To recap everything we've learned so far, I want to look closely at this todo list component that we built. This component is a bunch of other pieces all working together and fit together into one file. It's two pipes, it's another component used as a child component. It's directives that are automatically included. It's a couple of inputs and it's an injected service.
The main key to working with Angular 2 and understanding how to use it is understanding how to bring things in from other files. If you have some data that needs to come into your component, you use inputs.
If you have data that needs to be shared between or that'll make requests or things like that, and they're injected through services and providers. If you have components that you need to use, you import them, and then drop them in your directives, and then simply list them. Or pipes for filtering or other types of manipulation, you just include them in the pipes.
All those things working together, pipes, directives, inputs, services, then the bundled directives that Angular includes allows you to write these really nice templates to describe what's going on.
We know that we're looping through some todos in a todo service. We know that we're going to check on the status, whether it's completed. We know that we're going to search on a term. We know that we have some sort of rendering component that's going to take an input of the todo that it comes through and that this component's going to send out a toggle event that we can forward on to the todo service.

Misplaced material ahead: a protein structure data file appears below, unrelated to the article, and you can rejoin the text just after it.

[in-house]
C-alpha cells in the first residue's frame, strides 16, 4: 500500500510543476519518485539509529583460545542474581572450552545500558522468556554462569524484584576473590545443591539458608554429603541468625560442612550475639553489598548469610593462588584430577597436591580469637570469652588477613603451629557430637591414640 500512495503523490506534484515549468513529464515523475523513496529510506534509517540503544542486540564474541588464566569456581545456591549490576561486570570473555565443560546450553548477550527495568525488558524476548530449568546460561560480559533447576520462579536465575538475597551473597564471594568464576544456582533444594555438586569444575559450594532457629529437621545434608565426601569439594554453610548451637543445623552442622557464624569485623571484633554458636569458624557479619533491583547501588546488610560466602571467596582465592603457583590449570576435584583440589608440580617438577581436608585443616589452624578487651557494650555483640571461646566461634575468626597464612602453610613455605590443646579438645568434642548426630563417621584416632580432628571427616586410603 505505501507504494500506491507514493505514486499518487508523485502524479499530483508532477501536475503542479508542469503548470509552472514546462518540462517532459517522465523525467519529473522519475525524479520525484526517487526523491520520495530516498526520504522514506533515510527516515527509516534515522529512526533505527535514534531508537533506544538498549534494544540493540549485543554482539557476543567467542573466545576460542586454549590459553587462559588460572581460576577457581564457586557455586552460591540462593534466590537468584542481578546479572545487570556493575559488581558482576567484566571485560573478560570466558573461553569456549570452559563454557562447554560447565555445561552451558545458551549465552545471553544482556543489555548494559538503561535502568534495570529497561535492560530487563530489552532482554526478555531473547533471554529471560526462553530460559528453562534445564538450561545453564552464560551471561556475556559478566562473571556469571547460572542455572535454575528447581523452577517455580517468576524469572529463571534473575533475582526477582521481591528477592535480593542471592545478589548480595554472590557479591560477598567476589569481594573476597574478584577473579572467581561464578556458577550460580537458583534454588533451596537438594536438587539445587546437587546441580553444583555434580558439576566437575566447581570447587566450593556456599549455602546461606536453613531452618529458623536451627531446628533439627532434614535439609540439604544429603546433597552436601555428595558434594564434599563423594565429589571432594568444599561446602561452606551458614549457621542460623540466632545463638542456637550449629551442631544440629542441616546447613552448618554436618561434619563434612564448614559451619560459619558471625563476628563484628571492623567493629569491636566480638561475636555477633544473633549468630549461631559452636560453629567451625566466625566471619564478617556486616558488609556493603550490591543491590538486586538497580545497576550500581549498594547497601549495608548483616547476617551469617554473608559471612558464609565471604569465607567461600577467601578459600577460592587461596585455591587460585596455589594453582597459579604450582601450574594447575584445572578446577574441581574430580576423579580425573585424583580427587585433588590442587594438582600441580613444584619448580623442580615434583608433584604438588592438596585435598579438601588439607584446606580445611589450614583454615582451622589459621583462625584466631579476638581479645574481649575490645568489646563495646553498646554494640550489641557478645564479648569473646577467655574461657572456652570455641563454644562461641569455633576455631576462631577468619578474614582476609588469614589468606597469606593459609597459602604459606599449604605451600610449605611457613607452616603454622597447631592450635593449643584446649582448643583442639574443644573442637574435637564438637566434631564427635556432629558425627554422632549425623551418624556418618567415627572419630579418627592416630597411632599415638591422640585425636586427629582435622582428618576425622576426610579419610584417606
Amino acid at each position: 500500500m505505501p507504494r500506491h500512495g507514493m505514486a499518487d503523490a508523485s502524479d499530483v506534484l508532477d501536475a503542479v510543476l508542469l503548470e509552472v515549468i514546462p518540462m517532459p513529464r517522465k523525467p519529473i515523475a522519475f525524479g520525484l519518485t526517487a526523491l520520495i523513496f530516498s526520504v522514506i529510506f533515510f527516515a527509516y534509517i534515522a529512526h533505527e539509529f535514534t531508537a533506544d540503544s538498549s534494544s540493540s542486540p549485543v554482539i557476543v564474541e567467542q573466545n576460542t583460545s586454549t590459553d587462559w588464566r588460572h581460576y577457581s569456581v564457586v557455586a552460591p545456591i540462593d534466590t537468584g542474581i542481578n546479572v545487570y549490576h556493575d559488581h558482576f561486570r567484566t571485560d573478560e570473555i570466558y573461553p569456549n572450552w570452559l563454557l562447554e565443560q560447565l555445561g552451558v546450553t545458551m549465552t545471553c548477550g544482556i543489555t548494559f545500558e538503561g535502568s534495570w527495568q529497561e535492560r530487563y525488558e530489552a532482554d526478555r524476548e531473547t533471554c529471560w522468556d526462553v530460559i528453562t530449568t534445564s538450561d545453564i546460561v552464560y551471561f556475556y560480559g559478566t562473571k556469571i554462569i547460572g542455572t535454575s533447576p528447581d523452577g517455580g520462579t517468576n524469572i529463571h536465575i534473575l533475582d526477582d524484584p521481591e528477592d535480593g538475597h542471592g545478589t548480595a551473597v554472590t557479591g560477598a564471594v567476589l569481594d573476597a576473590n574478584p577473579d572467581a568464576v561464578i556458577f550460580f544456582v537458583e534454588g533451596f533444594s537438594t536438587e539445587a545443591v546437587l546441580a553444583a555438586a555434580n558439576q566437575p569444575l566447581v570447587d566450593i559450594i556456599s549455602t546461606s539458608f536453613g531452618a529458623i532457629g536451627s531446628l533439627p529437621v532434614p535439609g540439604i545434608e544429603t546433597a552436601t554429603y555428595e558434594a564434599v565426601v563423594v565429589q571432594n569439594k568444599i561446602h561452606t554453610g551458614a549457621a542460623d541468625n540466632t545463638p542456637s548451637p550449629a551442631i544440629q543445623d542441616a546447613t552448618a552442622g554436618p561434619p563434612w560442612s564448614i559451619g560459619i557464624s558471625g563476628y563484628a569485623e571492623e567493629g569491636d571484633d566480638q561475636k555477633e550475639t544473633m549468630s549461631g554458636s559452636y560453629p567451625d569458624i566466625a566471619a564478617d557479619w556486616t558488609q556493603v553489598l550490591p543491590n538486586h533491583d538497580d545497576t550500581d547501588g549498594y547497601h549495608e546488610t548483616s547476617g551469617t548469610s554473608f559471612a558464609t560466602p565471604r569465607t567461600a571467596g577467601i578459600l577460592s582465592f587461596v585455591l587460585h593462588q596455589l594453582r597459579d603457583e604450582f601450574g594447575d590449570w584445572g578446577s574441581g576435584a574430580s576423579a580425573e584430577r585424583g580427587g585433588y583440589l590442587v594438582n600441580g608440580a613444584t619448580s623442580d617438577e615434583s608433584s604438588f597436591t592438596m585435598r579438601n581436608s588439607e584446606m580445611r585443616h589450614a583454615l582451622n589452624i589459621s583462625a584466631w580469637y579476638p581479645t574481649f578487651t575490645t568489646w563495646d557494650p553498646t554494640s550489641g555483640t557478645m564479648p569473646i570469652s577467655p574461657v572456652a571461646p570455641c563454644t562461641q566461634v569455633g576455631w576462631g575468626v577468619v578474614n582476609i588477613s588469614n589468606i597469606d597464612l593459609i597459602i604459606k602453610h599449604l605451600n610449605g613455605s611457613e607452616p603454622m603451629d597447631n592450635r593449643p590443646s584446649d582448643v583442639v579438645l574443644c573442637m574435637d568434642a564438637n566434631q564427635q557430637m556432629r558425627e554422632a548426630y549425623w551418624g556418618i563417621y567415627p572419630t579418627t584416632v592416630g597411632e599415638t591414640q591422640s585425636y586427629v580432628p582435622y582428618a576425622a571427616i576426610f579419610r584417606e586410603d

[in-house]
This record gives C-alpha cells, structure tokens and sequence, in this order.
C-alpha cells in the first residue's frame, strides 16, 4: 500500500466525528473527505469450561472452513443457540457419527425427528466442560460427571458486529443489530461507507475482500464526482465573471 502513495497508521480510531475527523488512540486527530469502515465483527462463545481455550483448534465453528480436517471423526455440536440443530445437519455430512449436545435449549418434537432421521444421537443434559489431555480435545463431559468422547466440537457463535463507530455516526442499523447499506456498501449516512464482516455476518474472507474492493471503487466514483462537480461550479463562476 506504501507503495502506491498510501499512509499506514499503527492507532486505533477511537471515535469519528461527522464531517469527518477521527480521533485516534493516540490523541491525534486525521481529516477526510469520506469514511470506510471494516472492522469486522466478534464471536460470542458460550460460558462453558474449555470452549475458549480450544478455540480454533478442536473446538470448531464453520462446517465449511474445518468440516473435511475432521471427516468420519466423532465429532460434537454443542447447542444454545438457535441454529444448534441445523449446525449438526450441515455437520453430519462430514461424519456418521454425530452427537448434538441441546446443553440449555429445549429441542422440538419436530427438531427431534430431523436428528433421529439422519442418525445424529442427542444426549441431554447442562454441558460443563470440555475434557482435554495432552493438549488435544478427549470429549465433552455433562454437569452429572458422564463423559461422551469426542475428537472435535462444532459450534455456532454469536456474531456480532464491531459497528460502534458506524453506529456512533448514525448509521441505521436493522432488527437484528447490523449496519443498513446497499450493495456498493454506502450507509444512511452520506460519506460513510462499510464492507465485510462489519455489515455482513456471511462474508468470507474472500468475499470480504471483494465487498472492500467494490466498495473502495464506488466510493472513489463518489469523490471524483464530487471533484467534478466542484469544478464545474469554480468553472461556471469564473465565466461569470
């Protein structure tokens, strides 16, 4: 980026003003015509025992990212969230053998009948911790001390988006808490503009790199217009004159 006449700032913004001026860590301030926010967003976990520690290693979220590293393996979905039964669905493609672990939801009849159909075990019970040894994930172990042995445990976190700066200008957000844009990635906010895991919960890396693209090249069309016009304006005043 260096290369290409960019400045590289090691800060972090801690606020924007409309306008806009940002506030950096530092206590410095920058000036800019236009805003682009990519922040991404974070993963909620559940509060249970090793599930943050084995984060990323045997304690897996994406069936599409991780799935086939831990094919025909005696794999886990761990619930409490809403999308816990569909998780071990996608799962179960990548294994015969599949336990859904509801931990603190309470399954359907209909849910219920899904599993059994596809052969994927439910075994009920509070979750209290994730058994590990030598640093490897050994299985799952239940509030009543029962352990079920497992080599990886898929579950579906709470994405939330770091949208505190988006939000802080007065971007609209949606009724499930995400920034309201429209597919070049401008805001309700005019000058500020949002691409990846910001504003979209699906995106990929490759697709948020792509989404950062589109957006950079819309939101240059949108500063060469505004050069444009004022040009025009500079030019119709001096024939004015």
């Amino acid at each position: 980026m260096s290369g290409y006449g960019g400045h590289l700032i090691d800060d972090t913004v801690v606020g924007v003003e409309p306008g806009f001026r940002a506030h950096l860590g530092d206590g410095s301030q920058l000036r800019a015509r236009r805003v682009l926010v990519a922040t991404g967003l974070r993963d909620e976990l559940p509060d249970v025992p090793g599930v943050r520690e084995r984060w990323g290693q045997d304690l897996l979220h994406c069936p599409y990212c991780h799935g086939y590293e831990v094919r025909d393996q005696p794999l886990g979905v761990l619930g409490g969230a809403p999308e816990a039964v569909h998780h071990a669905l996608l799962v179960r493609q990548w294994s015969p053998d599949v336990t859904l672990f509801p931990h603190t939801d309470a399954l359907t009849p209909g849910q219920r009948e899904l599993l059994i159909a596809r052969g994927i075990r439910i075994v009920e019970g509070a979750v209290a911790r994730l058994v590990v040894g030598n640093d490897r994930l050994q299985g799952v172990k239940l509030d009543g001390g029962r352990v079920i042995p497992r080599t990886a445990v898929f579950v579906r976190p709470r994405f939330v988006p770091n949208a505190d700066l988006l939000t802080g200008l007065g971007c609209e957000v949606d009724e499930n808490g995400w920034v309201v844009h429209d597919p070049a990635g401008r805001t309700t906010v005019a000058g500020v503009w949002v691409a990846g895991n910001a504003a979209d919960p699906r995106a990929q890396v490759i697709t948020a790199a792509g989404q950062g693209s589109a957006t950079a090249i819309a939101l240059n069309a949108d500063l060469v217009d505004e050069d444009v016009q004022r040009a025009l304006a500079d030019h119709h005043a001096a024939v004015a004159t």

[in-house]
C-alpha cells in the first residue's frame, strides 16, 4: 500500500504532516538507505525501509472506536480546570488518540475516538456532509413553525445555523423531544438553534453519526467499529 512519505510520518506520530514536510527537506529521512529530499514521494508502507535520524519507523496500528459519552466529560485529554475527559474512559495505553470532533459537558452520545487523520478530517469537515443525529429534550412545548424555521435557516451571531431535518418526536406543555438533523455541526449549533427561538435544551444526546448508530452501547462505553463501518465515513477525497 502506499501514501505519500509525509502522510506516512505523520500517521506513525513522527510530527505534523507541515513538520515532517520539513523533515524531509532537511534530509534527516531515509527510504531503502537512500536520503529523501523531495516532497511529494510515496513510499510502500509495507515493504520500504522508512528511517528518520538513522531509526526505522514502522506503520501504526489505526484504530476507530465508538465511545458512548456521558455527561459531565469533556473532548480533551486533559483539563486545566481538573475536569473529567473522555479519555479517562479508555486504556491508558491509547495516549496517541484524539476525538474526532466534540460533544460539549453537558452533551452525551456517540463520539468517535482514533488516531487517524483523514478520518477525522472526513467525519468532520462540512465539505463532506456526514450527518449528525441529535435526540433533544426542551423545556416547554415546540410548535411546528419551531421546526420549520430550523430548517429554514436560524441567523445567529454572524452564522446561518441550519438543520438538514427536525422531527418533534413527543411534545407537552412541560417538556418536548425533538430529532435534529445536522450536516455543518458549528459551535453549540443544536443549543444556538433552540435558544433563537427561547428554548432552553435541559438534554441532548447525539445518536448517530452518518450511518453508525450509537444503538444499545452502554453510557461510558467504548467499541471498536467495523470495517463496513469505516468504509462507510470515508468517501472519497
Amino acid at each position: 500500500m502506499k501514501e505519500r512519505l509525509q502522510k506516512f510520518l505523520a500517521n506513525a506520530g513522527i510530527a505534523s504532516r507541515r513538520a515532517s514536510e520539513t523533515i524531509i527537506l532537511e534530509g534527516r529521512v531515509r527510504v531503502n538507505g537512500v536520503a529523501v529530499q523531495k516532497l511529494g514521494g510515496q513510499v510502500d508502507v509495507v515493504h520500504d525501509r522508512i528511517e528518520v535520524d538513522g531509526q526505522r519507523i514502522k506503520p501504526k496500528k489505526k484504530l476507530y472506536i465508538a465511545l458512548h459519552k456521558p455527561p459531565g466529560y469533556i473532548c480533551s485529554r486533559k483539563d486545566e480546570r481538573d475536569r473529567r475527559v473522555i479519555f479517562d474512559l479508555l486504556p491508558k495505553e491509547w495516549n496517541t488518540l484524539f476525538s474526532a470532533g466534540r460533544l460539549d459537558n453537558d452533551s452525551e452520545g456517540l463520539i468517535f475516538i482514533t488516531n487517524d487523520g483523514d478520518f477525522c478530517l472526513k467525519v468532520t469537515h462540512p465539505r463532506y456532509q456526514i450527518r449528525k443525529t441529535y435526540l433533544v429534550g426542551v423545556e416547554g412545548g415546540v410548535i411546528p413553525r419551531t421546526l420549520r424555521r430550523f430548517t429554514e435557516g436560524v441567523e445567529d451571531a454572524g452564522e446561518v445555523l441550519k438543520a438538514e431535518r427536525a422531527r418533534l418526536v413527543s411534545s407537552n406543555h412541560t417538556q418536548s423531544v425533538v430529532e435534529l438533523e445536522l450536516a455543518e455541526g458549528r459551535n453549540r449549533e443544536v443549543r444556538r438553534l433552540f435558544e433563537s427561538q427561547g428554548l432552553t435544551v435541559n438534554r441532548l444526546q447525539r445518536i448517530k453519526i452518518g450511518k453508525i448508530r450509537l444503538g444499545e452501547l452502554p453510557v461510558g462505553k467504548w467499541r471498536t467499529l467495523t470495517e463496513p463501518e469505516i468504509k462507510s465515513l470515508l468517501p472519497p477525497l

We didn't really write a lot of logic in here as much as we just wired pieces together.
As for what's next, I want to focus on this todo.toggle to really drive a point home. That's, this toggle method is basically mutating a property on my todo model. Mutating a property just means changing it to something else.
We didn't run into any bugs with this, but Angular 2 is going to encourage, for performance reasons, and for best practices and patterns, that you avoid mutating properties. That instead, you assign new instances each time something updates, basically like what we did here.
Instead of todo.toggle, what you'd do is you'd grab that todo and use object assign. Where you start with a new object, you say, take the current todo that we have that's working and then update or assign these properties that have changed.
We want to change status on this, and we want the status to be based on whatever the todo.status currently is. If the todo status is started, we want it to be completed, otherwise we'll keep it as started, and we'll just call this status.
We don't need to pass in this value, because if a value and a key have the same name, you can just pass in the key and it'll look up the value of this status and just assign it to the key of status.
Then object assign returns a new todo, call it toggle todo, which we can pass in right here. It can go through and toggle and everything works just fine and we can add new things, toggle them, and everything is working great.
Now, the reason I bring this up is because object assign might be new to you, the spread operator might be new to you, the imports might be new to you. There's a ton of new things and concepts and immutability and other ideas that Angular 2 has adopted.
These are the best practices that people have found to improve performance and stability, avoiding bugs and testability and all these sorts of things, that in the end will improve your development experience.